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Trump has a good ‘feeling’ about treating COVID-19 with a malaria drug. Fauci says it’s too early to tell

Trump acknowledged his thoughts were based on "just a feeling" he had, calling himself "a smart guy"

Anthony Fauci, director of the National Institute of Allergy and Infectious Diseases, in the Rayburn House Office Building on March 12, 2020. Fauci cautioned in a White House press conference Friday that it is too early to make predictions about the effectiveness of a malaria drug to treat COVID-19.
Anthony Fauci, director of the National Institute of Allergy and Infectious Diseases, in the Rayburn House Office Building on March 12, 2020. Fauci cautioned in a White House press conference Friday that it is too early to make predictions about the effectiveness of a malaria drug to treat COVID-19. (Tom Williams/CQ Roll Call)

President Donald Trump and the nation’s top infectious disease expert differed at a briefing Friday over whether an antimalarial drug would effectively treat COVID-19.

Trump said he hoped the drug, hydroxychloroquine, would be effective in treating the virus that has been labeled a worldwide pandemic. Anthony Fauci, director of the National Institute of Allergy and Infectious Diseases, cautioned that it is too early to make predictions.

[Health industry scrambles for funding in third coronavirus bill]

Trump acknowledged his thoughts were based on “just a feeling” he had, calling himself “a smart guy,” and said he hoped the drug could treat the new coronavirus. The drug is not currently in clinical trials to treat COVID-19.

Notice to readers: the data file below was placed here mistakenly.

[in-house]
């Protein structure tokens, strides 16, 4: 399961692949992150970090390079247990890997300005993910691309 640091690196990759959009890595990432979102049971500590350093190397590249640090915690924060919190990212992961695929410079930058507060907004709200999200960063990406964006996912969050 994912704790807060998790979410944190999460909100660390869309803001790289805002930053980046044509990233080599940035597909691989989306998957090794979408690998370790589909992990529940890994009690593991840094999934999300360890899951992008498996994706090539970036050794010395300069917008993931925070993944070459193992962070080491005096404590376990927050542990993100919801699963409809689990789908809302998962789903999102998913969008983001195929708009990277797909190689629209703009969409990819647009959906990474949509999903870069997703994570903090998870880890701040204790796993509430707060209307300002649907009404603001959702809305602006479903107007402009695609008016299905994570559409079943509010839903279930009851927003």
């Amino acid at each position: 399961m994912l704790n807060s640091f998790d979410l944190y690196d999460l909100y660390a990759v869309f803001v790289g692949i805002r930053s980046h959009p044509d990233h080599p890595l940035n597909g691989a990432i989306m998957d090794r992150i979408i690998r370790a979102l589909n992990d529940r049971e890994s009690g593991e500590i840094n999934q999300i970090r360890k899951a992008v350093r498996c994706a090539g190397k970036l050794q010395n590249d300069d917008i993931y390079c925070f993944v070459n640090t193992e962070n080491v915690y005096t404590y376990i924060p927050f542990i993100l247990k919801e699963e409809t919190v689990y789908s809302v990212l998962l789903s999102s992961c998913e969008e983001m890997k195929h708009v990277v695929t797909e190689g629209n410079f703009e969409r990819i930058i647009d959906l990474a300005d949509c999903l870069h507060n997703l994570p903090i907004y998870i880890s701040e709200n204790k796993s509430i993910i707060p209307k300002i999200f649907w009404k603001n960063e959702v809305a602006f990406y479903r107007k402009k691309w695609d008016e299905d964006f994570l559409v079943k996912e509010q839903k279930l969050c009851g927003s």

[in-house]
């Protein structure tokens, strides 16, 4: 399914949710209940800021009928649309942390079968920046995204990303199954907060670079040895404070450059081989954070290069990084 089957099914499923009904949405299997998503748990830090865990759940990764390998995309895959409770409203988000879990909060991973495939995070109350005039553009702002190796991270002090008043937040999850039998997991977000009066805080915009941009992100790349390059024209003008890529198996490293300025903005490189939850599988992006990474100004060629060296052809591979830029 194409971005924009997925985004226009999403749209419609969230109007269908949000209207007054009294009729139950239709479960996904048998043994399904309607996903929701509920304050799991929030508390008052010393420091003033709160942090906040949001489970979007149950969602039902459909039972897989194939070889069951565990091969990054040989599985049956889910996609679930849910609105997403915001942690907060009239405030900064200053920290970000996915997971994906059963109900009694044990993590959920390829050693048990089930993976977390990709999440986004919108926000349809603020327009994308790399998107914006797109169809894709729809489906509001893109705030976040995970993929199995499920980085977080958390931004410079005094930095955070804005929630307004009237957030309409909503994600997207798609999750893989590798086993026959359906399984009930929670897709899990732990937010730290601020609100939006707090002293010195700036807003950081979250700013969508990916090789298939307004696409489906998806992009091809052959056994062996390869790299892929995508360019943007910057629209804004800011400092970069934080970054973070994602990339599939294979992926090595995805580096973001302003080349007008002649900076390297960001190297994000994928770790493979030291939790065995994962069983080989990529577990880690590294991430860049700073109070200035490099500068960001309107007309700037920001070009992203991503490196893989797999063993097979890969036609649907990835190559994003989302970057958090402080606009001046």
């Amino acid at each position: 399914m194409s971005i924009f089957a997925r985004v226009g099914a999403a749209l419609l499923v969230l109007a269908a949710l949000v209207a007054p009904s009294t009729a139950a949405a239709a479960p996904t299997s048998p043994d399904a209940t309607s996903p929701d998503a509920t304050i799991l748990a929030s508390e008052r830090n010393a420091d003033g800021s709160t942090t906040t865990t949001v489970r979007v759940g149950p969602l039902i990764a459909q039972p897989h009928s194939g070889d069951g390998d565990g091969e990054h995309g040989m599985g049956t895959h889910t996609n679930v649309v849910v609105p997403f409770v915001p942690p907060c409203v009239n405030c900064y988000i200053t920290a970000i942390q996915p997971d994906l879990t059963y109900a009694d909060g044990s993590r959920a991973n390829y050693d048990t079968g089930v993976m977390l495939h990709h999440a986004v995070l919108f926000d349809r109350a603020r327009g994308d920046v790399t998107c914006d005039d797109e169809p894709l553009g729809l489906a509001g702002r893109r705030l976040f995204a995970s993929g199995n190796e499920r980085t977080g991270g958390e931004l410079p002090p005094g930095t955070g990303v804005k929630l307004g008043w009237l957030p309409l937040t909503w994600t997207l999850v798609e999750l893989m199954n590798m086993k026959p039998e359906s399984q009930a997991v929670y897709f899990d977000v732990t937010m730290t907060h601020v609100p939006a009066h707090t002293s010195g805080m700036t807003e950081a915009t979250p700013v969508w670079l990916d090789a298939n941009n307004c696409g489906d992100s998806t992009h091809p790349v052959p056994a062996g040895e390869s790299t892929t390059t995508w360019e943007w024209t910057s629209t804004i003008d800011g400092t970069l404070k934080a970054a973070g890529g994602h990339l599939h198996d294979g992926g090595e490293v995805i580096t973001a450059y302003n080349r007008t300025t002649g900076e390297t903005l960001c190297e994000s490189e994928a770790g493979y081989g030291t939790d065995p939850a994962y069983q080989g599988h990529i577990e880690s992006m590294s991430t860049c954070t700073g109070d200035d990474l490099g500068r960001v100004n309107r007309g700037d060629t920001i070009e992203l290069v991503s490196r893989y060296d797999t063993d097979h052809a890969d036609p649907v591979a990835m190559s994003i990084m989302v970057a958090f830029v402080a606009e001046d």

“I am a man that comes from a very positive school when it comes to, in particular, one of these drugs, and we’ll see how it works out,” Trump said.

Fauci said that the drug has not been tested as a COVID-19 treatment in a controlled clinical trial, so you can’t make definitive statements about its effectiveness. He sought to minimize the differences between what he and Trump said.

“The president feels optimistic about something,” he said, noting that he approaches the issue from a scientific perspective. “What I’m saying is that it might be effective. I’m not saying that it isn’t.”

The disagreement came during a lengthy news conference on Friday, in which Trump made several policy announcements, including that the nation’s southern border with Mexico would be closed to all nonessential travel and that the administration would waive interest on federally held student loans for at least the next 60 days.

Trump said he invoked the Defense Production Act on Thursday night, but he did not detail whether the administration had directed certain companies to manufacture products that health care providers need. The automaker General Motors is one company he named that he said will manufacture ventilators. He suggested that other car manufacturers have volunteered to produce additional medical equipment.

Trump also pushed back on the notion that Americans cannot get tested for the virus, despite reports that tests are still difficult to access in many parts of the country.

Health and Human Services Secretary Alex Azar said the department is establishing a task force to answer labs’ questions about getting and using supplies for tests. He suggested labs may not know about alternative supplies they can use or access.

Fauci took a different stance than Trump about how easy it is to get a test, although the NIH scientist acknowledged that testing capacity has improved in recent days.

“We are not there yet because otherwise, people would be never calling up saying they can’t get a test,” he said. 

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